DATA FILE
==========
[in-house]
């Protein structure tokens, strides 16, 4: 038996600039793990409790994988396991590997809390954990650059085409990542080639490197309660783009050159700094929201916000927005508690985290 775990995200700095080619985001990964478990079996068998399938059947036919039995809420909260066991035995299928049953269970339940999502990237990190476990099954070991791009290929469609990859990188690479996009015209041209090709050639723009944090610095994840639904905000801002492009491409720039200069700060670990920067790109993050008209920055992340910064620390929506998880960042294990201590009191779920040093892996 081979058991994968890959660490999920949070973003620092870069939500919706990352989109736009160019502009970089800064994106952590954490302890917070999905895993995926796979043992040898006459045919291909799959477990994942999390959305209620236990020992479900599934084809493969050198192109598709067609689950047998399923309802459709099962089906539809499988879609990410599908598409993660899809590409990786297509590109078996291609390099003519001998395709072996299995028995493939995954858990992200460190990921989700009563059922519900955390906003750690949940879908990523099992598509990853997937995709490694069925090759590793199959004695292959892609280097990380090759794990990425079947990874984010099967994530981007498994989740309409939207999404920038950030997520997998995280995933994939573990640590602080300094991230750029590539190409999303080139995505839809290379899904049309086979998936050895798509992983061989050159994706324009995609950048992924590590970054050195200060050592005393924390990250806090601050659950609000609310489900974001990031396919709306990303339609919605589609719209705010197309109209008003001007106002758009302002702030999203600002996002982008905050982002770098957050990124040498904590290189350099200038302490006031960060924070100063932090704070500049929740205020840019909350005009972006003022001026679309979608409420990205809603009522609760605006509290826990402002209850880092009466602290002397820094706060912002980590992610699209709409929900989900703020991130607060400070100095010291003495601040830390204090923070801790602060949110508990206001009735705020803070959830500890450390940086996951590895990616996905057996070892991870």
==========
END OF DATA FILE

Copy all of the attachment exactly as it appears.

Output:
[in-house]
């Protein structure tokens, strides 16, 4: 038996600039793990409790994988396991590997809390954990650059085409990542080639490197309660783009050159700094929201916000927005508690985290 775990995200700095080619985001990964478990079996068998399938059947036919039995809420909260066991035995299928049953269970339940999502990237990190476990099954070991791009290929469609990859990188690479996009015209041209090709050639723009944090610095994840639904905000801002492009491409720039200069700060670990920067790109993050008209920055992340910064620390929506998880960042294990201590009191779920040093892996 081979058991994968890959660490999920949070973003620092870069939500919706990352989109736009160019502009970089800064994106952590954490302890917070999905895993995926796979043992040898006459045919291909799959477990994942999390959305209620236990020992479900599934084809493969050198192109598709067609689950047998399923309802459709099962089906539809499988879609990410599908598409993660899809590409990786297509590109078996291609390099003519001998395709072996299995028995493939995954858990992200460190990921989700009563059922519900955390906003750690949940879908990523099992598509990853997937995709490694069925090759590793199959004695292959892609280097990380090759794990990425079947990874984010099967994530981007498994989740309409939207999404920038950030997520997998995280995933994939573990640590602080300094991230750029590539190409999303080139995505839809290379899904049309086979998936050895798509992983061989050159994706324009995609950048992924590590970054050195200060050592005393924390990250806090601050659950609000609310489900974001990031396919709306990303339609919605589609719209705010197309109209008003001007106002758009302002702030999203600002996002982008905050982002770098957050990124040498904590290189350099200038302490006031960060924070100063932090704070500049929740205020840019909350005009972006003022001026679309979608409420990205809603009522609760605006509290826990402002209850880092009466602290002397820094706060912002980590992610699209709409929900989900703020991130607060400070100095010291003495601040830390204090923070801790602060949110508990206001009735705020803070959830500890450390940086996951590895990616996905057996070892991870």